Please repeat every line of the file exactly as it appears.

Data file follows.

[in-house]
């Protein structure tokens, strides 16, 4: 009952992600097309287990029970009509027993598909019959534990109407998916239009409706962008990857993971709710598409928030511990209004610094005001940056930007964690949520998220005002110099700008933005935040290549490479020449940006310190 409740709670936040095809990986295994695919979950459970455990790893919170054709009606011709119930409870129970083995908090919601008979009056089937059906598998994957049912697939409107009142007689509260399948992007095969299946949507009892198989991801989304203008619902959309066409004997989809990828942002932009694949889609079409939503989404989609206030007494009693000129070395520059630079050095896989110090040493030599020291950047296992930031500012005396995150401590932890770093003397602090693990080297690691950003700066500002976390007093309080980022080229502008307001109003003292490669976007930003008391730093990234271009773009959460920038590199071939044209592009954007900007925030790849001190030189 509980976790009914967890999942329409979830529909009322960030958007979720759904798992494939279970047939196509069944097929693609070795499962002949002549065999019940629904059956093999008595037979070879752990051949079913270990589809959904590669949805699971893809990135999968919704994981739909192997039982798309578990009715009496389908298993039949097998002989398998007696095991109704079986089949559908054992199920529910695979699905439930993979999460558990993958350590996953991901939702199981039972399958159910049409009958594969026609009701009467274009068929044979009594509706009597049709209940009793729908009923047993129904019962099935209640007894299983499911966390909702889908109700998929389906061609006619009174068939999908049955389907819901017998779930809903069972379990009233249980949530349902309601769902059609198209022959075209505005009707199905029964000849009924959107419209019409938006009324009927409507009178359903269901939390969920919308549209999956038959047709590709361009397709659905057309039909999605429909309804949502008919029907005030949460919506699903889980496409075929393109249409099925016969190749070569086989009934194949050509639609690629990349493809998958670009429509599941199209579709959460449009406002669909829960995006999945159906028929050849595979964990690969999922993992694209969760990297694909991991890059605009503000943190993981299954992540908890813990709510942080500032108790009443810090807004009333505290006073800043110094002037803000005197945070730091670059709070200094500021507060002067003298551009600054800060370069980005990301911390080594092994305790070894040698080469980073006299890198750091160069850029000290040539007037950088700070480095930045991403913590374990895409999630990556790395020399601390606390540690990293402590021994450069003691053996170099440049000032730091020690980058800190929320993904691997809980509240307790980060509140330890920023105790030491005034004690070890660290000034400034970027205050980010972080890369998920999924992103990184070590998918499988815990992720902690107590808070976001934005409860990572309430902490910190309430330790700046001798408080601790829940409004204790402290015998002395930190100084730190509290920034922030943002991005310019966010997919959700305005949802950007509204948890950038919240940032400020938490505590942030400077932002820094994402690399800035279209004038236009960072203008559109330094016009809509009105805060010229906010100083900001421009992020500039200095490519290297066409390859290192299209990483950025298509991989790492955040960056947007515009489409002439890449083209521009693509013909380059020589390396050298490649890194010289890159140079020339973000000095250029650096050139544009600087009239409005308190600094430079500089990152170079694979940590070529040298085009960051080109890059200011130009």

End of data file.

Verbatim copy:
[in-house]
């Protein structure tokens, strides 16, 4: 009952992600097309287990029970009509027993598909019959534990109407998916239009409706962008990857993971709710598409928030511990209004610094005001940056930007964690949520998220005002110099700008933005935040290549490479020449940006310190 409740709670936040095809990986295994695919979950459970455990790893919170054709009606011709119930409870129970083995908090919601008979009056089937059906598998994957049912697939409107009142007689509260399948992007095969299946949507009892198989991801989304203008619902959309066409004997989809990828942002932009694949889609079409939503989404989609206030007494009693000129070395520059630079050095896989110090040493030599020291950047296992930031500012005396995150401590932890770093003397602090693990080297690691950003700066500002976390007093309080980022080229502008307001109003003292490669976007930003008391730093990234271009773009959460920038590199071939044209592009954007900007925030790849001190030189 509980976790009914967890999942329409979830529909009322960030958007979720759904798992494939279970047939196509069944097929693609070795499962002949002549065999019940629904059956093999008595037979070879752990051949079913270990589809959904590669949805699971893809990135999968919704994981739909192997039982798309578990009715009496389908298993039949097998002989398998007696095991109704079986089949559908054992199920529910695979699905439930993979999460558990993958350590996953991901939702199981039972399958159910049409009958594969026609009701009467274009068929044979009594509706009597049709209940009793729908009923047993129904019962099935209640007894299983499911966390909702889908109700998929389906061609006619009174068939999908049955389907819901017998779930809903069972379990009233249980949530349902309601769902059609198209022959075209505005009707199905029964000849009924959107419209019409938006009324009927409507009178359903269901939390969920919308549209999956038959047709590709361009397709659905057309039909999605429909309804949502008919029907005030949460919506699903889980496409075929393109249409099925016969190749070569086989009934194949050509639609690629990349493809998958670009429509599941199209579709959460449009406002669909829960995006999945159906028929050849595979964990690969999922993992694209969760990297694909991991890059605009503000943190993981299954992540908890813990709510942080500032108790009443810090807004009333505290006073800043110094002037803000005197945070730091670059709070200094500021507060002067003298551009600054800060370069980005990301911390080594092994305790070894040698080469980073006299890198750091160069850029000290040539007037950088700070480095930045991403913590374990895409999630990556790395020399601390606390540690990293402590021994450069003691053996170099440049000032730091020690980058800190929320993904691997809980509240307790980060509140330890920023105790030491005034004690070890660290000034400034970027205050980010972080890369998920999924992103990184070590998918499988815990992720902690107590808070976001934005409860990572309430902490910190309430330790700046001798408080601790829940409004204790402290015998002395930190100084730190509290920034922030943002991005310019966010997919959700305005949802950007509204948890950038919240940032400020938490505590942030400077932002820094994402690399800035279209004038236009960072203008559109330094016009809509009105805060010229906010100083900001421009992020500039200095490519290297066409390859290192299209990483950025298509991989790492955040960056947007515009489409002439890449083209521009693509013909380059020589390396050298490649890194010289890159140079020339973000000095250029650096050139544009600087009239409005308190600094430079500089990152170079694979940590070529040298085009960051080109890059200011130009």